DSL - SND1   PIBROCH, n. Also pibr(o)ugh (Abd. 1790 A. Shirrefs Poems Gl.), pibrach, peebruch, -broch. The classical or ``big'' music of the Scottish bagpipe, a piece of pipe-music consisting of a theme, the URLAR, and a series of variations, often extempore, arranged in a regular pattern or sequence (see quots.). Gen.Sc. Sometimes loosely used of pipe music in gen., and erron. of the instrument itself. Also fig. Comb. ¶pibroch-reed, the reed of a bagpipe, a bagpipe. ['pibrOx]
    *Sc. a.1719 Ramsay Ever Green II. 256:
    Quhyle, playand Pibrochs, Minstralls meit Afore him stately strade.
    *Sc. 1757 Smollett Reprisal i. ii.:
    Donald, ye may gang and entertain her with a pibroch of Macreemon's composition.
    *Sc. 1761 Magopico 39:
    He breaks your rest with a jigg, and rushes on you with all the martial strains of a peebruch.
    *Edb. 1773 Fergusson Poems (S.T.S.) II. 38:
    At glomin now the bagpipe's dumb, . . . Sae sweetly as it wont to bum, And Pibruchs skreed.
    *Sc. 1784 P. Macdonald Highl. Airs 13:
    A pibrach, or cruineachadh, still rouzes the native Highlander, in the same way that the sound of the trumpet does the war-horse.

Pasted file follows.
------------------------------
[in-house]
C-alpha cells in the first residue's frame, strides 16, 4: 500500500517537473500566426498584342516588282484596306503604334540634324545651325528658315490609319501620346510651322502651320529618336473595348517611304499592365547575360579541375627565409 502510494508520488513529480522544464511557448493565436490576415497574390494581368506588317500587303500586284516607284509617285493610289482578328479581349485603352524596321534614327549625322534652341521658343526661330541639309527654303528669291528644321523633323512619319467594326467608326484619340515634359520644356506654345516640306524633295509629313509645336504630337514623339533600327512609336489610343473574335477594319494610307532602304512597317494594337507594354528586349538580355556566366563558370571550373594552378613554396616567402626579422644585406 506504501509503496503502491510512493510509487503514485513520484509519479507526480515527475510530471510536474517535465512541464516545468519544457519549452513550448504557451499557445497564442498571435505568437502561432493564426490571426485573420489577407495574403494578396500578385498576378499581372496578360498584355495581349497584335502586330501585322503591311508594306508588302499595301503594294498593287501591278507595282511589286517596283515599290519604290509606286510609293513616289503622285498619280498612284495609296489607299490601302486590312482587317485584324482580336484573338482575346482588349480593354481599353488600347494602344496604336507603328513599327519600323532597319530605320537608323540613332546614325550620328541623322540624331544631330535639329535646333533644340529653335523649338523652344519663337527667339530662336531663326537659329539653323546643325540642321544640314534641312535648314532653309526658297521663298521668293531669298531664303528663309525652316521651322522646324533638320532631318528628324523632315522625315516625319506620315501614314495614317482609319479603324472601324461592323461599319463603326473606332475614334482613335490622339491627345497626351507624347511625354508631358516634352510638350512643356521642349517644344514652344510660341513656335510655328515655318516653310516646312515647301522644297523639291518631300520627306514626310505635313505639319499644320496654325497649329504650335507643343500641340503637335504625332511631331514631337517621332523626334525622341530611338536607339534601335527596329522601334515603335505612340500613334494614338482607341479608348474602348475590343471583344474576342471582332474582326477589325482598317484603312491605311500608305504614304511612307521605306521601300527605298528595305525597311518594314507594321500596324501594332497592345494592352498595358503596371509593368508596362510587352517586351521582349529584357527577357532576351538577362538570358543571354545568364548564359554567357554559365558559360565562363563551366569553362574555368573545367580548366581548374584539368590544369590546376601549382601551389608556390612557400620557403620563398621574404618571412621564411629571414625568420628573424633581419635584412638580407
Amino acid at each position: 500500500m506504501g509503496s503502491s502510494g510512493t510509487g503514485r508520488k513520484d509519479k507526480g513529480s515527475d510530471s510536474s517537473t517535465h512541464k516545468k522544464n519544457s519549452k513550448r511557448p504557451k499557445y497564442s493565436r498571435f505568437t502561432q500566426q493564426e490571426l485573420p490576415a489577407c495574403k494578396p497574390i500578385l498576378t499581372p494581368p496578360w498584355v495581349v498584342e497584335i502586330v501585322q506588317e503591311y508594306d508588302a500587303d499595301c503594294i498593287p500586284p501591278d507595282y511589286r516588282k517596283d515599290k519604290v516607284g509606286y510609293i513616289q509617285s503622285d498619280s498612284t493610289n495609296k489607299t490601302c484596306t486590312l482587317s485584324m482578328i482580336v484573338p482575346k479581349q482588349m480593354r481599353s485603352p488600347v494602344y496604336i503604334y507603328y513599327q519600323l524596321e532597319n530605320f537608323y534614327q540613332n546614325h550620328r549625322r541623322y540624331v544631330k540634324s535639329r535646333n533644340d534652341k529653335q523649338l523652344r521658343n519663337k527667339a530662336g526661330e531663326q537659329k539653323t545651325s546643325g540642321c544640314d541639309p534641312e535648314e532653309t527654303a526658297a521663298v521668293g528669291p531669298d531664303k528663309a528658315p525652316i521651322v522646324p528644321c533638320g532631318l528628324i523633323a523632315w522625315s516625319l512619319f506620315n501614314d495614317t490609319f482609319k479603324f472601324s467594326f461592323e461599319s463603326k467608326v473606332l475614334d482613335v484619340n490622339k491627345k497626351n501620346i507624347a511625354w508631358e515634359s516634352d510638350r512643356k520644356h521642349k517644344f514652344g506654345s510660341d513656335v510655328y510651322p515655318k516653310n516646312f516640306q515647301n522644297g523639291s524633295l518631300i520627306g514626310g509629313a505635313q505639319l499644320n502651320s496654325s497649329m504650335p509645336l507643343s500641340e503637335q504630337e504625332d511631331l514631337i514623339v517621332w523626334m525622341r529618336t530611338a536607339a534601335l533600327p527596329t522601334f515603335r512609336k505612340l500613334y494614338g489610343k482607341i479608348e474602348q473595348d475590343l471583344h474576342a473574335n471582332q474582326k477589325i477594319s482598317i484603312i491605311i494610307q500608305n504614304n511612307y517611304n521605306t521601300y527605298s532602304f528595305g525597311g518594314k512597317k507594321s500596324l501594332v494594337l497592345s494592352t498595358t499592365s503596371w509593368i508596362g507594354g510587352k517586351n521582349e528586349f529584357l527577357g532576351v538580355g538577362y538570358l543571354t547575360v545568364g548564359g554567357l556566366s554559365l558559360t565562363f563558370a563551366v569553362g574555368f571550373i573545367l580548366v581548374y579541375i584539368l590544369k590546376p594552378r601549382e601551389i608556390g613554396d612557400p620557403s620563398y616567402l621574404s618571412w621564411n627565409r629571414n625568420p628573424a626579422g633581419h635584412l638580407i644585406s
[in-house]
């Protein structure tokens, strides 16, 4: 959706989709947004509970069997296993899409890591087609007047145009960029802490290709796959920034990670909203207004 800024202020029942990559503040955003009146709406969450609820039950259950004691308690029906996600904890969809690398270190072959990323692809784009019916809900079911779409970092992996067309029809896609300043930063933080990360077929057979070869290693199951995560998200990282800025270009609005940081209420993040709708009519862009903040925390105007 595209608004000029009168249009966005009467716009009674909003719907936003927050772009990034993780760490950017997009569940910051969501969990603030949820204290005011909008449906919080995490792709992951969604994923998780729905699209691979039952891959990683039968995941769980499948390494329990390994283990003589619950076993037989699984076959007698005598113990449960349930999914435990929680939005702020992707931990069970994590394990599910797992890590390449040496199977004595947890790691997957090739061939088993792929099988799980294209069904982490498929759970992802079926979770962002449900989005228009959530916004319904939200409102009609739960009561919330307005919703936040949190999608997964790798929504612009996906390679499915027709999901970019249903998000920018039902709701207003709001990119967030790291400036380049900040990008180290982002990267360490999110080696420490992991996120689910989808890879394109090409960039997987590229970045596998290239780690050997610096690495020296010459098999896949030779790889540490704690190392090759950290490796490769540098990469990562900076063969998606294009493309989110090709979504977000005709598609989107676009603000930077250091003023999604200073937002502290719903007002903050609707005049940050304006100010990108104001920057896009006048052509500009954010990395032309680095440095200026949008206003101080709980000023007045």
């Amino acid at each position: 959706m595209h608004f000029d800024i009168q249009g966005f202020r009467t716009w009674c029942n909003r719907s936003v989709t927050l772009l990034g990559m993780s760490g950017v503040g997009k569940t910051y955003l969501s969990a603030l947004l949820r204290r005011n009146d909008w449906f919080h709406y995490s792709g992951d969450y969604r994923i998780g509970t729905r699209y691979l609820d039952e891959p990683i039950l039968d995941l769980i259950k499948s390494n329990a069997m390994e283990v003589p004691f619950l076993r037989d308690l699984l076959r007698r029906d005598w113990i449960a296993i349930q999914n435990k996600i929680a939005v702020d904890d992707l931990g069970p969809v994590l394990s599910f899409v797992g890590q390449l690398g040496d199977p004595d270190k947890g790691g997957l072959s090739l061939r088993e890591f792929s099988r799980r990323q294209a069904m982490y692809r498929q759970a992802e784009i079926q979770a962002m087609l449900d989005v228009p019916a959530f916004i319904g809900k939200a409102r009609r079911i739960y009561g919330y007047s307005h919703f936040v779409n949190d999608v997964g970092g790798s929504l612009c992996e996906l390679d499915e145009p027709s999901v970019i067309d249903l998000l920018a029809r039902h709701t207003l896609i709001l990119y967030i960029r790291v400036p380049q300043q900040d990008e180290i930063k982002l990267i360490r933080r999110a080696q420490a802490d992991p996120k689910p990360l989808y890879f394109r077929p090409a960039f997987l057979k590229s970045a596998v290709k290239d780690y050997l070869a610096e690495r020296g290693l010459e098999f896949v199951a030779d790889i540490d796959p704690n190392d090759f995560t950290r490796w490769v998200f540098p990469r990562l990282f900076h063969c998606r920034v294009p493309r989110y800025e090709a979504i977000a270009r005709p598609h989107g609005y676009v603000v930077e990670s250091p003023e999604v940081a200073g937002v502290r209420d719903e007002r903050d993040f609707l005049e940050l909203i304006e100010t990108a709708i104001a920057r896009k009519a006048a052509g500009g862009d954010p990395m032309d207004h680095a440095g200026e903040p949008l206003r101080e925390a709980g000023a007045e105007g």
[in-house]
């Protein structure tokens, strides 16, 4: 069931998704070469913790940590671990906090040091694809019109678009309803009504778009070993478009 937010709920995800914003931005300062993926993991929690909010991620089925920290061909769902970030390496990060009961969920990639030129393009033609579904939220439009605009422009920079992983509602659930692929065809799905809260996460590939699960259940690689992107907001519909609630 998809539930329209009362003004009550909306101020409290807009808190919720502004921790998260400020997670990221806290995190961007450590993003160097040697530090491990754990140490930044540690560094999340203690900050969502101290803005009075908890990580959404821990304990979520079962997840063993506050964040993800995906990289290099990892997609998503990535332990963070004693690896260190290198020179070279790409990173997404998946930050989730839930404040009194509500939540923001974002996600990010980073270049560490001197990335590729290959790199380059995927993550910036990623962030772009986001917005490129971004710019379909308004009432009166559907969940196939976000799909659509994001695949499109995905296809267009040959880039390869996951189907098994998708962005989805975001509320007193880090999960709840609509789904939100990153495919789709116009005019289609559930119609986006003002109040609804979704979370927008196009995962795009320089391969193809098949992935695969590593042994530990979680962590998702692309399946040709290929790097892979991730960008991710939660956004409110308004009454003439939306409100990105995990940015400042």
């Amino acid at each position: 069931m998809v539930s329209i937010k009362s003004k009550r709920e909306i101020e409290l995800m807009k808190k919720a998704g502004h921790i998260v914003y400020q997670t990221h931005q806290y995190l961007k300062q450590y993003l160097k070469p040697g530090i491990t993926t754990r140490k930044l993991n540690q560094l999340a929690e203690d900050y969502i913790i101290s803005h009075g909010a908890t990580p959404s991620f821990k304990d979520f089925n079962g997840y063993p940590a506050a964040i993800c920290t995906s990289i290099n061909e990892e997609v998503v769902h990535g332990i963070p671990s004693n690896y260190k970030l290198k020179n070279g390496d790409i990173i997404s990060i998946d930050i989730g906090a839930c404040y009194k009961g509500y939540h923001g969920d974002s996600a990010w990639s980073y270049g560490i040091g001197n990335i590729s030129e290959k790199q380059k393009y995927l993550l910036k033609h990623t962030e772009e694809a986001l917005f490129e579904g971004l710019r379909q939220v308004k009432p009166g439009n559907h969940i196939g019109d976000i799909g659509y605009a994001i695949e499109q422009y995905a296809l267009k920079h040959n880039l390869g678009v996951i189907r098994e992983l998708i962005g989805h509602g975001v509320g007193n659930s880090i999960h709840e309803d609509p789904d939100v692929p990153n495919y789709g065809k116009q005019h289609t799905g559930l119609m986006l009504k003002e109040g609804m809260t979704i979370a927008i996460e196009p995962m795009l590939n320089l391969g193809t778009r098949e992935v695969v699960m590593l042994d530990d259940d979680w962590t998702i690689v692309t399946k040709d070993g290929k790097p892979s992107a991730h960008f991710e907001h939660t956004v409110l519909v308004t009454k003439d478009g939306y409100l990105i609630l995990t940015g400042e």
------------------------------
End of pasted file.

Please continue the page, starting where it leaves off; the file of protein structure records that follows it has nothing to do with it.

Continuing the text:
*Ayr. 1787 Burns Amang the Trees i.:
    `Twas Pibroch, Sang, Strathspeys and Reels.
    *Sc. 1810 Scott Lady of Lake ii. xx.:
    Proudly our pibroch has thrill'd in Glen Fruin.
    *Edb. 1821 W. Liddle Poems 299:
    I'd rather be a highland laird, To play upon a pibroch reed, Than be a prince.
    *Sc. 1886 Stevenson Kidnapped xxv.:
    Robin only held out his hand as if to ask for silence, and struck into the slow measure of a pibroch.
    *Sc. 1901 W. L. Manson Highl. Bagpipe 79:
    Pibroch . . . The word does not, properly speaking, denote any class of tune --- it means pipe-playing --- but it is generally applied to a class which in itself includes three classes --- the cruinneachadh or gathering, the cumhadh or lament, and the failte or salute.
    *Sc. 1935 Times (12 Sept.):
    There is this in common with almost all pibroch tunes: they are very old, and the ground or theme is played slowly and deliberately.
    *Sc. 1960 A. Baines Bagpipes 116:
    The traditional repertoire of variations (piobaireachd, ``pibroch'') and dances (reels, strathspeys) which are still the main solo items at piping competitions.
    *Sc. 1963 Scotsman (16 Nov.) Suppl. 3:
    He is an authority on piping with an extensive knowledge of pibroch.

    [Gael. pìobaireachd, piping, playing on the pìob or bagpipe.]